Logo Design is not always limited to logo designing, or at least it shouldn’t be. Logo Design is a very complex matter, it’s a Job not meant to entertain the crowd.

Instead, it is studied to express a wide range of emotions and meanings, gathering them in one place within one coherent visual. It’s the very foundation of every company – and most important, it’s the foundation of its brand, if rightly addressed.

It’s the first thing that people see and the one they’re gonna remember the most. That’s why such a matter, to be mastered, needs highly professional figures, trained over and over through many years. Not everyone can design a good logo and surely, not everyone can claim the title.

During the time, we’ve seen very few Masters in the field, such as Walter Landor, Paul Rand, Milton Glaser, Chermayeff & Geismar & Haviv etc.

But lately, there are less and less of them, with worldwide Logo’s quality clearly decreasing, following a heavy, geometric progression trend for the low. Nowadays, almost everyone can afford a Computer – and vector software tutorials are available for free all over the internet.

Not a bad thing by itself – but for the Logo Design field, this has generated wave after wave of untrained creators, with no basic knowledge both in the very specific field and in Typography, a matter that is indivisible from the first.

Those newcomers eagerly adhered to trends (which is widely demonstrated, logos don’t have to stick to trends, logos should be crafted to be timeless) – the worst of them being their self-proclamation as “Specialists inside logo design”, while doing “just for fun” logos.


What are Just for Fun logos? – and why they’re no good.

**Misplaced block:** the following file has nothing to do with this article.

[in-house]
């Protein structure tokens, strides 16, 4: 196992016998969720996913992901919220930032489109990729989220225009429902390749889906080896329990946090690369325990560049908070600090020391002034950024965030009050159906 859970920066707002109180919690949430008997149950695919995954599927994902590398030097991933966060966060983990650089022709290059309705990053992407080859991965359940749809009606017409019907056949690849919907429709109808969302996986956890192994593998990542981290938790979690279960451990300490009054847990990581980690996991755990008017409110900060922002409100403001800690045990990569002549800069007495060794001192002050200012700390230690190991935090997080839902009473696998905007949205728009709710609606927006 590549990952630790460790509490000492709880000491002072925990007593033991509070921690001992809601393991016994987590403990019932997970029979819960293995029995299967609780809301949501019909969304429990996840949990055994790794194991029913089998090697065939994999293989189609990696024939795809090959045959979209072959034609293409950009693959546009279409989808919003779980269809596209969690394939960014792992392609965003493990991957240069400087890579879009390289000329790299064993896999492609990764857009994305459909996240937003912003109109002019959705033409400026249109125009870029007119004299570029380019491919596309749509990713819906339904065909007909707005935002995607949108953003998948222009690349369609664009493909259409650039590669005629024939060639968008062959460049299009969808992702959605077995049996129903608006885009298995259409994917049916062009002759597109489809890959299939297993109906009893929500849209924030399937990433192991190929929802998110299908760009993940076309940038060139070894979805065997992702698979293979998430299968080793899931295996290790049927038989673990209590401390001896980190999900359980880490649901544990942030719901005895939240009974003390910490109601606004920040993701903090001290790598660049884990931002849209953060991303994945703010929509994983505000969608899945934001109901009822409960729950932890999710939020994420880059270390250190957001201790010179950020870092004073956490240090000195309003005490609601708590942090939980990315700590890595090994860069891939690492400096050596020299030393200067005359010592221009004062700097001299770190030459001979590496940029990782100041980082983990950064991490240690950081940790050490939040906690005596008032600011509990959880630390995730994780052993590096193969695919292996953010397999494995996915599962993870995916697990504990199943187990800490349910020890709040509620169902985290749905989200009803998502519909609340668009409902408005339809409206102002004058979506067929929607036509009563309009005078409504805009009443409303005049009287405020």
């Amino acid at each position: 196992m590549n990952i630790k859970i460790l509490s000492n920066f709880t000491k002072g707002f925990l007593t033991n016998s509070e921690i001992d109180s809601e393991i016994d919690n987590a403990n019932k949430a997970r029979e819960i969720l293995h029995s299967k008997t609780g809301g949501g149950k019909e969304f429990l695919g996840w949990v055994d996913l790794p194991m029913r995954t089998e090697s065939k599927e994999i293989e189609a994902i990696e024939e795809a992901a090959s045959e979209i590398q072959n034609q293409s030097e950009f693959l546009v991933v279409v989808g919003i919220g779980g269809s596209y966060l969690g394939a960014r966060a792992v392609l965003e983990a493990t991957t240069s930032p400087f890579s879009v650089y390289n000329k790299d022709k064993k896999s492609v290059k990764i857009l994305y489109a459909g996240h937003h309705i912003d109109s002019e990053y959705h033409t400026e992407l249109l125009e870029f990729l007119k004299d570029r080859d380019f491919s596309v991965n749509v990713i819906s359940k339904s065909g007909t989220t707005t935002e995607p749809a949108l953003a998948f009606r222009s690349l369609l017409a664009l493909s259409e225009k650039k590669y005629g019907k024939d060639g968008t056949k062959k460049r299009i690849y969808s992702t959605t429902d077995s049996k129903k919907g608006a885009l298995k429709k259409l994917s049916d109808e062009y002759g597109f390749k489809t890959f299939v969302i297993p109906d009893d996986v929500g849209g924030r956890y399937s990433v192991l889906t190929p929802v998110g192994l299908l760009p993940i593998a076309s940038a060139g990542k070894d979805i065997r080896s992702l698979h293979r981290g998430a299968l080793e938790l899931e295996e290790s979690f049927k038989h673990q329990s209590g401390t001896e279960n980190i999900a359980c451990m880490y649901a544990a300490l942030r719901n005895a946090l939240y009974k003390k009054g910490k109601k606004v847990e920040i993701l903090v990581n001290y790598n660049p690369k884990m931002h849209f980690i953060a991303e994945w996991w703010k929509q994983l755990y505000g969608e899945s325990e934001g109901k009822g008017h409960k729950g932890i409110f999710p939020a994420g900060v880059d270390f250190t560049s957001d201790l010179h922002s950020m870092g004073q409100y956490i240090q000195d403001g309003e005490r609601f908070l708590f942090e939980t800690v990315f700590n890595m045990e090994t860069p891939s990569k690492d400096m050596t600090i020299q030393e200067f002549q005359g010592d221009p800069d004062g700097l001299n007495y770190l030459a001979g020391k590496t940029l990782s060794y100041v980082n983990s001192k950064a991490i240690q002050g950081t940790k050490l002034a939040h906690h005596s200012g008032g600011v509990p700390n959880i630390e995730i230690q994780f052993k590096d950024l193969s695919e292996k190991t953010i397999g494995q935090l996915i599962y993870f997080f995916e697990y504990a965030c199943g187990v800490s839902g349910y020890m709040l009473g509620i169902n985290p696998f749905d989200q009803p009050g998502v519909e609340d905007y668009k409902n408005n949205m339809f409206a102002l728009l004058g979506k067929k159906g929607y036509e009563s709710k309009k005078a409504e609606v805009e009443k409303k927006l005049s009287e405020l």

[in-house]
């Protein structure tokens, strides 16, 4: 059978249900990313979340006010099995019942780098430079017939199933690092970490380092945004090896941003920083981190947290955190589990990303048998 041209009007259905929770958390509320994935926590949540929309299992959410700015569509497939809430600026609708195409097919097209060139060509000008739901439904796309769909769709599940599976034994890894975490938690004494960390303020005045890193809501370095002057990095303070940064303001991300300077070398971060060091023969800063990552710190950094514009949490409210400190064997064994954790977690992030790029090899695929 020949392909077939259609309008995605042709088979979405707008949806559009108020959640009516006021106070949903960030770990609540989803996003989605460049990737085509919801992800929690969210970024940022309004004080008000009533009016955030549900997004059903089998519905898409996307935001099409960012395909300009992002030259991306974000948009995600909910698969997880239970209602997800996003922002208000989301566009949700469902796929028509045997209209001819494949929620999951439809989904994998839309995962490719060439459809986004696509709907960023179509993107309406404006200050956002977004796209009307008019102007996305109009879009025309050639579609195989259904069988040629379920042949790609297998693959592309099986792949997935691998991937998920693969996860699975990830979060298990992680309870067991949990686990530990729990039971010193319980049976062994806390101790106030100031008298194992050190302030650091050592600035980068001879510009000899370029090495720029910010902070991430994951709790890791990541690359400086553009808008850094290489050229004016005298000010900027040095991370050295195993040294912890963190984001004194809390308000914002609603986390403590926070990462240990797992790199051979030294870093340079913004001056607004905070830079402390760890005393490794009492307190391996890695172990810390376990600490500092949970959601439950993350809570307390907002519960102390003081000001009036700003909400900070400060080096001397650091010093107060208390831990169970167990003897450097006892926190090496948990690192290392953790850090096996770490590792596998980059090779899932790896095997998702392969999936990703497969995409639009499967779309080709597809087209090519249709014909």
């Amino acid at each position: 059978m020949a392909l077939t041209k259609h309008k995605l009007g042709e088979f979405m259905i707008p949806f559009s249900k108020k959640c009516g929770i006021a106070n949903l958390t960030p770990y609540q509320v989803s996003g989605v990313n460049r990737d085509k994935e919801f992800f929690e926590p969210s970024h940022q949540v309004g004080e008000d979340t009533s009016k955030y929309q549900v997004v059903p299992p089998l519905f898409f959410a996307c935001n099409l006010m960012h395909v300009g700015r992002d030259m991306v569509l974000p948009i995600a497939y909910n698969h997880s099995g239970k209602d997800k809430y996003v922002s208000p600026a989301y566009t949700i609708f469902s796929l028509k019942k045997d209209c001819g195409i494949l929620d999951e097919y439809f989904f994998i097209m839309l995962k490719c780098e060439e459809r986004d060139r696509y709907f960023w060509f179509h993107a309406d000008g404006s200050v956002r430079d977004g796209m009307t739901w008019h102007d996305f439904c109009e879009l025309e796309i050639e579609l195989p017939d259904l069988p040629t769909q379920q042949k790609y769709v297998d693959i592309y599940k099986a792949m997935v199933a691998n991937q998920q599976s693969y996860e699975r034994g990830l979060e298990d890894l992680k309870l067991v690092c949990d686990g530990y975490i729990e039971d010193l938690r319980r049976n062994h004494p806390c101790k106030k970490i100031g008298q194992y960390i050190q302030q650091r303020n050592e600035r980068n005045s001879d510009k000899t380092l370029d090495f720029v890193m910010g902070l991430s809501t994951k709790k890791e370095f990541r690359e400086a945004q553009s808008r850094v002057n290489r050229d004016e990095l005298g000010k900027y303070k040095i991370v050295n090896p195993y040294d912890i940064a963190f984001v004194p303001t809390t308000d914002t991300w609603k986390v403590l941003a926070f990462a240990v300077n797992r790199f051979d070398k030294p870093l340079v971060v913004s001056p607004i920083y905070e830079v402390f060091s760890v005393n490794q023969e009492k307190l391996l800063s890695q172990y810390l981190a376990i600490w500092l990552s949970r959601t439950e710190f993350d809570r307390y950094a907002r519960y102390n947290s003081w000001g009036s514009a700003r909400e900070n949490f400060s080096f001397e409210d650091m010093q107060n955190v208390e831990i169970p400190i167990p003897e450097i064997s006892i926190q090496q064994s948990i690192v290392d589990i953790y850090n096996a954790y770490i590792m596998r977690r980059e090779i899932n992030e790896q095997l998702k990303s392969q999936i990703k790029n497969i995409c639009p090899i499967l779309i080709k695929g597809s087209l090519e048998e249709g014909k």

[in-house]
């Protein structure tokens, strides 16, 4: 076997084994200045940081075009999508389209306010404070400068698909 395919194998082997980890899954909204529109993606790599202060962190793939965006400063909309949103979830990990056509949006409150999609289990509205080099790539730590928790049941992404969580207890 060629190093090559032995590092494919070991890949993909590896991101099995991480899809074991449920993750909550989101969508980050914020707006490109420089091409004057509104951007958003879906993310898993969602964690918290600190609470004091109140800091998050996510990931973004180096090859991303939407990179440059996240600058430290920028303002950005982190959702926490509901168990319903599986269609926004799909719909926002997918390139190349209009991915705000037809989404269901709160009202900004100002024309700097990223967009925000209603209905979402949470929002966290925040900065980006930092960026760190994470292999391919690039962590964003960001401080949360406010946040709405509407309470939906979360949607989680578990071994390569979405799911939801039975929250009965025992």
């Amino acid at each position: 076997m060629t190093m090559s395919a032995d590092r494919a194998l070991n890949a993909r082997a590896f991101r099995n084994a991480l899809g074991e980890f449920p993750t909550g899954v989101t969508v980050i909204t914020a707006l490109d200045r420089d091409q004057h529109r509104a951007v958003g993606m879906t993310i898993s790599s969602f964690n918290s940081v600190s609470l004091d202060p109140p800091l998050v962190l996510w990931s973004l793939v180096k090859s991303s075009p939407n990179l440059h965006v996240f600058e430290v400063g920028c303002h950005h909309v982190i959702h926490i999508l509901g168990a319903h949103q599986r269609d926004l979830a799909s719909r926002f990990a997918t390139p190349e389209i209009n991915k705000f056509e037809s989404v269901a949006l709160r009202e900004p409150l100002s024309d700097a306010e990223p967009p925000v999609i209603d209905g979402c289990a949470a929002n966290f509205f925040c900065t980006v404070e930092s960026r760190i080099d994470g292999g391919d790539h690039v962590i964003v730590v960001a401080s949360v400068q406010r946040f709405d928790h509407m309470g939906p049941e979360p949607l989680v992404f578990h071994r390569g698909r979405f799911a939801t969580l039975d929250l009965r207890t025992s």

As explained, Logo Design is a practice that addresses one problem and gives out one and only solution (still, different designers will give different solutions – and a lot of trials and errors will be encountered down the road, but that’s okay).

Just for Fun logos (or JFF logos), whose examples are easily available on the whole internet, finally encroaching upon even past highly-professional spaces such as Dribbble and Behance. How sad – are logos (notice the missing capital letter) done without a client, without express request and requirements, without a much needed brief (for the real world Graphic Designers out there) and so based out on purely thin air. Just for the sake of chauvinism.

All these logos look almost the same (and we all know a Logo must be unique) and are composed by: the union of two or more objects, sometime contrasting, with a “clever” contraption of both names to form a more “catchy” one. Sounds cheesy? Maybe ’cause it is.

These kind of logos are built by the supposed designers to showcase their skills, but may as well fail hard in such scope, for the following reasons:

  1. the lack of specific knowledge by part of the creators, clearly visible by “the-almost-standard” layouts, as well by the choice of almost-standard typefaces;
  2. the non-existence of a brief, or a specific client to relate to, unlike yourself. This point is clearly the most important, as different clients have different needs: you need time to research the field, the competitors, their attitudes, their potential target, how to address it and much more, which usually prove as the strong points to build upon for one logo and it’s related brand. You need to listen to the client, to their requests, their personal taste, discuss it with them. This is usually one of the parts in this job where you can prove you’re worth it.

And it all proves, in the end, to be one and only job and result.